Christianity has been the world’s largest religion for millennia but its reign might come to an end sometime during the current century, overtaken by Islam. Muslims are the world’s largest growing religious group, according to Pew Research,increasing twice as fast as the world population. While the world’s population will likely increase by 32% in the ensuing decades, the number of Muslims will possibly grow by 70%, rising from 1.8 billion in 2015 to around 3 billion in 2060. That would make this group 31.1% of the world’s population rather than the 24.1% that it is currently.
Then the Lord saw it, and it displeased Him that there was no justice. (Isaiah 59:15b)
As he approached Jerusalem and saw the city, he wept over it. (Luke 19:41)
We the undersigned, a group of Palestinian-American Christians from several church traditions, call on all faith communities to:
Denounce the Trump administration’s decision to recognize Jerusalem as the capital of Israel and the decision to move the U.S. Embassy to Jerusalem.
Lift up, in your places of worship, the plight of Palestinians, Muslims and Christians alike, recognizing that Israeli policies of occupation and apartheid are leading to the virtual extinction of the indigenous Christian population in Palestine.
Recognize the urgency of ending Israel’s genocidal siege and attacks on the entire Palestinian hostage population of the Gaza Strip.
Continue to use economic pressure as well as other nonviolent means to compel Israel to end its apartheid practices and policies against the Palestinian people.
We express deep concern at the increasingly hostile direction of Israeli policies and actions, emboldened by the equally aggressive foreign policy stance of the Trump administration toward the Palestinian people. President Trump’s recognition of Jerusalem as Israel’s capital is the final nail in the coffin of the so-called “peace process,” which has now been unmasked as a farce, exposing the United States not as an “honest broker” but as Israel’s unquestioning advocate. There is little doubt that the Trump administration’s Jerusalem decision, although condemned by the overwhelming majority of the international community, will encourage Israel to act with even greater impunity.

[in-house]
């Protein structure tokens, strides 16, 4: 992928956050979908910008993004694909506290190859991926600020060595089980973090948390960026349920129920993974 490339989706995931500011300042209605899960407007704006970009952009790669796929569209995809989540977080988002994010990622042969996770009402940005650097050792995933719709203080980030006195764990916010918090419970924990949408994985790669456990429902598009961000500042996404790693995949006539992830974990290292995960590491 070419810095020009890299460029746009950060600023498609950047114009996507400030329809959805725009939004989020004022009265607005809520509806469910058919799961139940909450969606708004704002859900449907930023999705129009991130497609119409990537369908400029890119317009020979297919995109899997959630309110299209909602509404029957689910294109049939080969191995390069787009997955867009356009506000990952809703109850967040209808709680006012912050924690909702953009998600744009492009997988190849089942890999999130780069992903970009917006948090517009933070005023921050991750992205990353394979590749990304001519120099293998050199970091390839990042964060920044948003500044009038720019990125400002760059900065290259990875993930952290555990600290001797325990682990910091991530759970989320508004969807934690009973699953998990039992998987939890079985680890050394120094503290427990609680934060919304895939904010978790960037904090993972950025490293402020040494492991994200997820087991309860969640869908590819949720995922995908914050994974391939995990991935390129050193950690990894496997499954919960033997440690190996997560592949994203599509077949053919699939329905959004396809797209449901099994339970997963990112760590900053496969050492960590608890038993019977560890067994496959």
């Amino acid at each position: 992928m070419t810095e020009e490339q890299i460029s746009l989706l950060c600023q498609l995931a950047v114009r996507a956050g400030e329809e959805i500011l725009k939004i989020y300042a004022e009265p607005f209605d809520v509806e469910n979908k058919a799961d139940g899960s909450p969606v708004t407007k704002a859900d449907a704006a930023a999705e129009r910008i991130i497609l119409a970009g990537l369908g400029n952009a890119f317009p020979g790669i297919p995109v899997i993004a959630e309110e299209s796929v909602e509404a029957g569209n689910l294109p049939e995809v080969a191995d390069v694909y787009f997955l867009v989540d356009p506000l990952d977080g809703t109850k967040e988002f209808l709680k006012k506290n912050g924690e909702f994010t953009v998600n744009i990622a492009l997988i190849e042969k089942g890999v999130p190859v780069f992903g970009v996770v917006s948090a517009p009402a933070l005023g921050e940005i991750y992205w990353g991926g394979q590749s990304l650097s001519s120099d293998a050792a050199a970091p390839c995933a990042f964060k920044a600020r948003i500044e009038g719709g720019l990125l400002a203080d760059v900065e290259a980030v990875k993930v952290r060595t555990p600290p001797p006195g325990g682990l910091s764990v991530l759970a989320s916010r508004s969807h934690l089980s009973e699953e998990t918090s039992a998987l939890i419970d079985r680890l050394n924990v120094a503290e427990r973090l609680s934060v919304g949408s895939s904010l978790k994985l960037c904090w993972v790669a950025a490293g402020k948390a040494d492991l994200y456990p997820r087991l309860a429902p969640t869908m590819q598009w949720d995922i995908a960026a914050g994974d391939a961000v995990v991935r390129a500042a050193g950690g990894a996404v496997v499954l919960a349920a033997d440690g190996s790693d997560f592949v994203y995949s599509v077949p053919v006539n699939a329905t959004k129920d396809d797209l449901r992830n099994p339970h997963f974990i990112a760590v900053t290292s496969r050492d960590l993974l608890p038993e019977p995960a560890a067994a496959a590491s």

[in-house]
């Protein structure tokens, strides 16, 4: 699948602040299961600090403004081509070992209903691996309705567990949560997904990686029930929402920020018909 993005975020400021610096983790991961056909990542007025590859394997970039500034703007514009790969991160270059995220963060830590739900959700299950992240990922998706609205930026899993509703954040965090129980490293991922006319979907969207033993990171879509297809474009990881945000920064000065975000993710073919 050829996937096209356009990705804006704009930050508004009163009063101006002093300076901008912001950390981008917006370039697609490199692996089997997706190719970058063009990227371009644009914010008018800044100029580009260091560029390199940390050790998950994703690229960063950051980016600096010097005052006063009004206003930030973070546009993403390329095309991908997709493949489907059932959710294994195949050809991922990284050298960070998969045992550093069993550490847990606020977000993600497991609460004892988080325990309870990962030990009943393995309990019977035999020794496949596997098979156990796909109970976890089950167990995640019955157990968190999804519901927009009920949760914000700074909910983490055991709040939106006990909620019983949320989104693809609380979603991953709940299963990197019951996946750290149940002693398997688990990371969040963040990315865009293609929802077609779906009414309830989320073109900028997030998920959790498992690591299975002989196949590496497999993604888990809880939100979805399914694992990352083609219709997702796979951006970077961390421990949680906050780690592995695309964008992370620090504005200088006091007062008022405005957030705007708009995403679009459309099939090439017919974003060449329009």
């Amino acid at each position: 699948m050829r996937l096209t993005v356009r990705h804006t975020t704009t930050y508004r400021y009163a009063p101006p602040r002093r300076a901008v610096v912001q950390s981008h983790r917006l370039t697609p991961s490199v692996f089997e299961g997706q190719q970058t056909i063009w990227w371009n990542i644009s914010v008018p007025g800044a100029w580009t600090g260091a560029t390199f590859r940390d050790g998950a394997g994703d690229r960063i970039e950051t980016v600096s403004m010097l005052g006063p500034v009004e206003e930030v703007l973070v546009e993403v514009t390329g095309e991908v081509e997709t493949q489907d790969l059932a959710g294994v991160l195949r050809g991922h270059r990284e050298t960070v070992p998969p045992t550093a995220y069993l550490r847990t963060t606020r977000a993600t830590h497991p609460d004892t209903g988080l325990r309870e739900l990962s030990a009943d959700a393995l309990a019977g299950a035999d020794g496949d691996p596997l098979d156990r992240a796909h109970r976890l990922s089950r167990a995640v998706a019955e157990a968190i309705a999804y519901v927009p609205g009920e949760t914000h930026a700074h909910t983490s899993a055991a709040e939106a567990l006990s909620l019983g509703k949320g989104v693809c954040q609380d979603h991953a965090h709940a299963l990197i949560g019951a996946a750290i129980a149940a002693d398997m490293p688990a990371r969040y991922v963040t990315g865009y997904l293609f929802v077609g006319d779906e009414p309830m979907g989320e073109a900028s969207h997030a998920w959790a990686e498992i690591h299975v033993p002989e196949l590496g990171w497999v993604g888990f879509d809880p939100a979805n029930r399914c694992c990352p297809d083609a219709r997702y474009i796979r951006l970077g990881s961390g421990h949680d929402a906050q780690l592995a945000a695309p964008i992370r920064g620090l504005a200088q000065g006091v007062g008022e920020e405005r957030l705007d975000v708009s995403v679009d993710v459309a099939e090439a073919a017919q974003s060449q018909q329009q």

They’re a vibrant and increasingly visible part of the tapestry in communities across the nation.
There was nothing to dobut watch as the copper-domed building in the southern Texas oil town of Victoria burned down.
The mosque where Abe Ajrami’s Beyoncé-loving daughter was feted with other high school graduates, the mosque where his children went to religion classes, the mosque where he and his family went every Friday to pray and mingle over a potluck of seven-layer dip and spiced biryani, was gone.
“I was trying not to break down,” says Ajrami, a Palestinian American who raced to the mosque after getting a phone call in the dead of night. He recounts the experience to me in his living room as his wife, Heidi, an American convert to Islam, sits to his right and his daughters, Hannah and Jenin, sit to his left, while his son, Rami, sleeps upstairs.
This family reminds me of my own. My father, from Lebanon originally, also came to the United States for an education and a better future, as Ajrami did. My mother was a Unitarian Universalist, like Heidi, and she met her future husband in college and converted. My parents have raised five ambiguously tan American Muslim kids.